Receptionist who thought she ‘might die’ at almost 18 stone aged 40 ‘gobsmacked’ after losing 42% of her body weight
A locum dental receptionist who thought she “might just die” around her 40th birthday because she was almost 18 stone said she was “gobsmacked” after losing nearly half her body weight and would encourage anyone who is on a weight loss journey to “just go for it”.
Jo Stapley, 46, who is originally from North Yorkshire but now lives in Bracknell, Berkshire, is 5ft 3in and weighed 17 stone 10lb (112.5kg) when she was at her heaviest after developing “really bad, lazy habits”, such as getting regular takeaways and not exercising.
While Jo said she has always been “fairly confident” and “never actually felt really fat”, she said she could not walk up the stairs or a slope without getting out of breath and, when she would bend down to tie her shoelaces, she would “get a really horrible pain” in her ribs.
Jo, who has two children, Jack, 22, and Harry, 20, and lives with her husband, Roger, 55, an IT software engineer, said she did not realise how unhealthy she was until she reached her 40th birthday and had the realisation she needed to prioritise her health.
“I’m very lucky, I’ve got a very healthy family… and I just thought, I might just die because I’m too big, and that’s something that I can do something about,” she said.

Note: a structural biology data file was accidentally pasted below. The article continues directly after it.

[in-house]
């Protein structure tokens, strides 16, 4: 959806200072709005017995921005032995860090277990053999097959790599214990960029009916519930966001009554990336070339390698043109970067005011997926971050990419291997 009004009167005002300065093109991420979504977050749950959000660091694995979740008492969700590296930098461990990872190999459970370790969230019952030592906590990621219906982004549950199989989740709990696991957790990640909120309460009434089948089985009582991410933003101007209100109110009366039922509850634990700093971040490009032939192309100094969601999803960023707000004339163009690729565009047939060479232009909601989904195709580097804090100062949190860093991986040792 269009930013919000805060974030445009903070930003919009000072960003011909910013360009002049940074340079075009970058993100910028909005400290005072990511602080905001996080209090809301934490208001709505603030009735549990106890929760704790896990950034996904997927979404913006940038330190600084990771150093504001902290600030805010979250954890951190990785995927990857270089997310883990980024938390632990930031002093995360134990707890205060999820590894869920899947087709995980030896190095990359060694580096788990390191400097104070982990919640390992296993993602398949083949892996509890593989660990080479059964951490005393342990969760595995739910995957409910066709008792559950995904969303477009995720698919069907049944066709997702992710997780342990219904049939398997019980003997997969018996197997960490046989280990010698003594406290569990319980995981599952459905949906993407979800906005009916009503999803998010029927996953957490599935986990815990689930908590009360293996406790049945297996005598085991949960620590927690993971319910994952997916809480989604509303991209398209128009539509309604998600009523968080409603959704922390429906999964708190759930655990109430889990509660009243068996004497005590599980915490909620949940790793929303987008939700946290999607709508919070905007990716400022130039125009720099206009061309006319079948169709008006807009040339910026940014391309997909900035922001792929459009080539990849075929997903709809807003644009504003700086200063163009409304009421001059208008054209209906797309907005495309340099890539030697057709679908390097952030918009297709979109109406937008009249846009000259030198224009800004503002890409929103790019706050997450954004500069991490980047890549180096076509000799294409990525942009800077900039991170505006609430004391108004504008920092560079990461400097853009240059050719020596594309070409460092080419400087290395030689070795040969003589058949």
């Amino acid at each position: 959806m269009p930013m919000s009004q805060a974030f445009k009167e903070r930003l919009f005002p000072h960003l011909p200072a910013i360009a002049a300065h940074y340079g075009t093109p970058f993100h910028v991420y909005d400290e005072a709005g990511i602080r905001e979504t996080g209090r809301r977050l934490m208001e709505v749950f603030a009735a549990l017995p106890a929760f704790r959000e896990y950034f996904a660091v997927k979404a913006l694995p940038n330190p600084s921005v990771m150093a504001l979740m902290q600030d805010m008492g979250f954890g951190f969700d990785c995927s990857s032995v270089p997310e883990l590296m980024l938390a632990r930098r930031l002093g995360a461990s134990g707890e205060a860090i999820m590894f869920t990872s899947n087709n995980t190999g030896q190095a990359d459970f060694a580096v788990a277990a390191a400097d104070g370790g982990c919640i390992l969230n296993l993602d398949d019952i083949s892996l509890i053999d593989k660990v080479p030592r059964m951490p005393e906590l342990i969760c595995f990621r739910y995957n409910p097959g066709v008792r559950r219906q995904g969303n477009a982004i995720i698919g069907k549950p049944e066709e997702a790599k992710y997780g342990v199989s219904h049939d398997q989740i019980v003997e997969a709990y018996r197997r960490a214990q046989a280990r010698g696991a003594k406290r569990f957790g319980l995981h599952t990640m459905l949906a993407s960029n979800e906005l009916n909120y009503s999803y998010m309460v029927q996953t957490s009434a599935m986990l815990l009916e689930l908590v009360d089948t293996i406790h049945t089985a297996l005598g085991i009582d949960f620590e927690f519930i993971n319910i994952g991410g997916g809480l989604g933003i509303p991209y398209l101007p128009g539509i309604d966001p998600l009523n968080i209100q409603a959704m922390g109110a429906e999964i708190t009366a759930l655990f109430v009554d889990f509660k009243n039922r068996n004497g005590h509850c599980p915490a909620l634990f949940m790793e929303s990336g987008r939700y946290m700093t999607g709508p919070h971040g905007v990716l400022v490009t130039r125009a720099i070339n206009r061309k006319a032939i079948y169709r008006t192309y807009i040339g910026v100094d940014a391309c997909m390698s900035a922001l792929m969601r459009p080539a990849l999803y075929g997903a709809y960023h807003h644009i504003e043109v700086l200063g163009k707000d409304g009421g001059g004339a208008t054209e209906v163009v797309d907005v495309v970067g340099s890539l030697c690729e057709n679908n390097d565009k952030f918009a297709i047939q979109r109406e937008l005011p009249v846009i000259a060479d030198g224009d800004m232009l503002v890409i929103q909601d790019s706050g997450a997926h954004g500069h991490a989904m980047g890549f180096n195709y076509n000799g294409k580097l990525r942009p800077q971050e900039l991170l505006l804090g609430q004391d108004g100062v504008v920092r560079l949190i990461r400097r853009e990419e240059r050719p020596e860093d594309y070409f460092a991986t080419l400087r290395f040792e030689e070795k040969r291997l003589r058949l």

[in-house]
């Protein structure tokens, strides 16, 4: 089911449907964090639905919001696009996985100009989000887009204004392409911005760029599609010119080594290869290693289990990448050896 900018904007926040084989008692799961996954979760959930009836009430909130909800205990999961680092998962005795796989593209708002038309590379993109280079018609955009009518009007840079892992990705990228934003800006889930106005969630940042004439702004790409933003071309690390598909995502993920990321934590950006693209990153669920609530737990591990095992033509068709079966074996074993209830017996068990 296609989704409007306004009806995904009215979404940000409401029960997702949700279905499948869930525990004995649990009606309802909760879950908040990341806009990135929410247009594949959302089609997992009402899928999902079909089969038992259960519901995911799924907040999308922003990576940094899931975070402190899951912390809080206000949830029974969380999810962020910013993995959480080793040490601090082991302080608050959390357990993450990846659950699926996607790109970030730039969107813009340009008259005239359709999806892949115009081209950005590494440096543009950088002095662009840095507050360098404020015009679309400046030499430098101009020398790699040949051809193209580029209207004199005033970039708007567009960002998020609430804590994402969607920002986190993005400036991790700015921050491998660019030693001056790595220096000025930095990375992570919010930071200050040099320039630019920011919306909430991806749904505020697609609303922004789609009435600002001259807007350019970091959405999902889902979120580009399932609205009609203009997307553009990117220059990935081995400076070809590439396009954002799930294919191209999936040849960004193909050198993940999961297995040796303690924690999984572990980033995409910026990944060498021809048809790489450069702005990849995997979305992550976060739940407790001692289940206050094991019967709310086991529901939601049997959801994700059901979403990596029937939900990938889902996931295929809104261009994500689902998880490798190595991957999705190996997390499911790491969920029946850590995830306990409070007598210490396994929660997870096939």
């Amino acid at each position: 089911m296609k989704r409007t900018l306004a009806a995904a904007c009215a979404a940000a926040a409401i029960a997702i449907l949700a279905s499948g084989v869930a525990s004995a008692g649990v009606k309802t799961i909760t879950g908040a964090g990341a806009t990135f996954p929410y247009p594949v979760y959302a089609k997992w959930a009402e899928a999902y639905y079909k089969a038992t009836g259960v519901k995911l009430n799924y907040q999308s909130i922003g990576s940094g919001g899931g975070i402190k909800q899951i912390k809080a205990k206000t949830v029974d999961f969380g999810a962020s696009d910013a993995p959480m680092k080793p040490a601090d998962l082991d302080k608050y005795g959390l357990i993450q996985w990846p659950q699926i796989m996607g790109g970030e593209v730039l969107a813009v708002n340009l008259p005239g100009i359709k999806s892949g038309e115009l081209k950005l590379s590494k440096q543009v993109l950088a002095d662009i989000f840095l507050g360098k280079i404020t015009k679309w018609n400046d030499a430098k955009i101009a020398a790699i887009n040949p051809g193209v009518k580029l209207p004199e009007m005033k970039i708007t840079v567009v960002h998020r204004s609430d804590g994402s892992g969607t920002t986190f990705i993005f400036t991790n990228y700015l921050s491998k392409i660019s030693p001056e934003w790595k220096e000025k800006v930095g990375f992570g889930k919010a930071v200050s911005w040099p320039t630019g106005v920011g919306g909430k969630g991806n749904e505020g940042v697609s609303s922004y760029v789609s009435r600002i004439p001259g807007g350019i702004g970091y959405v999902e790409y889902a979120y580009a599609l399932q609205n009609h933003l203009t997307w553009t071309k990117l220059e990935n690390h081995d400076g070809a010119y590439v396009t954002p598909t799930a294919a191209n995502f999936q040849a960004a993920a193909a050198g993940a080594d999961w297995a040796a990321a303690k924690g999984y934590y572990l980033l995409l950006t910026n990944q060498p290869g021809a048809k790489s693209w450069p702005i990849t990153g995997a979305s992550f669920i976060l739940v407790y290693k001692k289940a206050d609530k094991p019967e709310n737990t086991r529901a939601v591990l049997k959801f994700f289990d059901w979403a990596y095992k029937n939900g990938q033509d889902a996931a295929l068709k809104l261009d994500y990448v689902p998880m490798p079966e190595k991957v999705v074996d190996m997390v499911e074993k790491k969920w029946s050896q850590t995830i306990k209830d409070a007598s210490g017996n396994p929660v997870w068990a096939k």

After joining WW (formerly Weight Watchers) in 2016, Jo has lost 42% of her body weight, dropping from a size 22 to a size 10 and reaching 10 stone 3lb (64.9kg) – and her shoe size has even decreased from a size 6 to a size 5.
“It was just the most amazing feeling, I was really gobsmacked,” she said.
“I was like, wow, I’ve actually done it. I just couldn’t believe it.
“I’d seen so many people over the years get to that point, and I suppose I never thought I’d ever get there. It was just amazing, it was the best feeling.”
Jo explained that she was “very fit and healthy as a young person”, practising martial arts, exercising frequently, and eating good-quality food.